The dream of affordability for locals seeking homeownership faded as promptly as the springtime rainbow on the eastern skyline following an abrupt rainstorm in the Rocky Mountains.
It’s not like the wages earned by the valley’s front line workers were ever spectacularly high. The work suddenly became shockingly front-line dangerous during a national pandemic. Yet not enough of the valley’s finest workers earn enough to qualify for a median-priced home loan.
It remains a tough time for young professionals. And it feels like it’s about to get worse.
Locals earning good wages are easily outbid by fast-moving, out-of-state money from places where the wages are significantly higher. People living in hot spot areas of the nation are flocking here like migrating songbirds to buy property at prices they say are super affordable.
Montana had consistently been the safe haven in the country, enjoying some of the lowest communicable disease infection rates. Our governor acted promptly as news broke that COVID-19 was traveling our way.
It’s well established that this monster disease spreads across the planet by travel. The virus jumps person-to-person and creeps its way across the planet with deadly longevity. Big sickness slinked into small town America where local hospitals were unprepared. Destination areas like the Flathead were put on high alert.
Politicians say it’s all under control again, that the risk remains low, and hospitals stand ready. Risk management is what farmers like myself deal with when it comes to the weather and it seems to rarely work out quite as expected for a field of vegetables.
Montanans by and large sheltered at home, non-essential worker were laid off by the truckload as people took refuge to allow the pandemic to pass. Our sacrifice largely worked. Locals made our community safer. We’d prefer to keep it safe.
Politicians say that business can resume, that people should again earn a wage, and that our out-of-state visitors can carefully return without quarantine. It’s an exciting and apprehensive time. I see businesses and workers throughout the valley adapting the ways they think about what works during a pandemic and what’s important.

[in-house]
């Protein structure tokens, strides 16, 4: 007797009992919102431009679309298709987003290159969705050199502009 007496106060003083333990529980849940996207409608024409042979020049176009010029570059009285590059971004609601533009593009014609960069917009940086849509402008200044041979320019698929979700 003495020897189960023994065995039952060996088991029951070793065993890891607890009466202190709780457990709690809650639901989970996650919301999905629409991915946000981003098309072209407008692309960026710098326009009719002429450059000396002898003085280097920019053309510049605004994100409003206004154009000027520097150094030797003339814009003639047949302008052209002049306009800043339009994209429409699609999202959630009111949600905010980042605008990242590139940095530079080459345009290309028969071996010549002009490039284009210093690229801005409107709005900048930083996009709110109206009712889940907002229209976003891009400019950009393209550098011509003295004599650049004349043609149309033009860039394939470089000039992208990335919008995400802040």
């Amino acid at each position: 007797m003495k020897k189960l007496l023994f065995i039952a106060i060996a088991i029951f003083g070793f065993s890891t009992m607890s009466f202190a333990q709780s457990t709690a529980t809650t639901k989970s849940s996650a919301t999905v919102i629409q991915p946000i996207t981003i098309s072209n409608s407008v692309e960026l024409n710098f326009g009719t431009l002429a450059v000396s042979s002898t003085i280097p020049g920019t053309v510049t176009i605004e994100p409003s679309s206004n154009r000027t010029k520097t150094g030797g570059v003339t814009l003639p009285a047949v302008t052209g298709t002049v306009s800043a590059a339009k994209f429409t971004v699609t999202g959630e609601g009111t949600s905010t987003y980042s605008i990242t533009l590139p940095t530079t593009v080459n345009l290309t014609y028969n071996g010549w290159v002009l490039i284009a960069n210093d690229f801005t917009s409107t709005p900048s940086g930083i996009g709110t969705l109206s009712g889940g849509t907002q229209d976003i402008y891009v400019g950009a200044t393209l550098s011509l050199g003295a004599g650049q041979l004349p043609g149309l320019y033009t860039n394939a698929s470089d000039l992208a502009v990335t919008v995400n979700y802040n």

Realtors across Montana are reporting a flurry of out-of-state purchase activity as people flocking from more infected portions of our nation to seek safe refuge. I get it. If my family was living in New York City, I’d spend large amounts of savings to move us to rural America as fast as the Econoline would travel the highway.
My nephew works in coastal California and says that many of the tech-wage-earners will work from home for the foreseeable future. These workers are looking to rural, remote, recreational destination areas of the nation with good hospitals and fast internet. Who amongst us wouldn’t want to live in the best place on the planet while still maintaining their high-wage remote job?
It’s nearly impossible for most of the workers in our valley to compete with the real estate speculation that looks like it’s currently ramping up statewide.
The anecdotal stories of speculators buying multiple homes, of people buying homes unseen, and multiple bids on the same home at above appraised valuations keep coming.
The hum of the highway into town is back after the quiet of shelter, for places like Whitefish or Columbia Falls, sounding neither safe nor slow.
The people coming are nice and kind, soon a part of our community. No hugs, thanks, not yet anyway. This communicable disease hasn’t gone anywhere. It’s not going anywhere, and only a small percentage of Montanans have even been exposed.
The people in charge of our local governments are faced with some of the biggest policy questions of our generation. Those sitting on our local school boards and city councils suddenly have plenty more to ponder.
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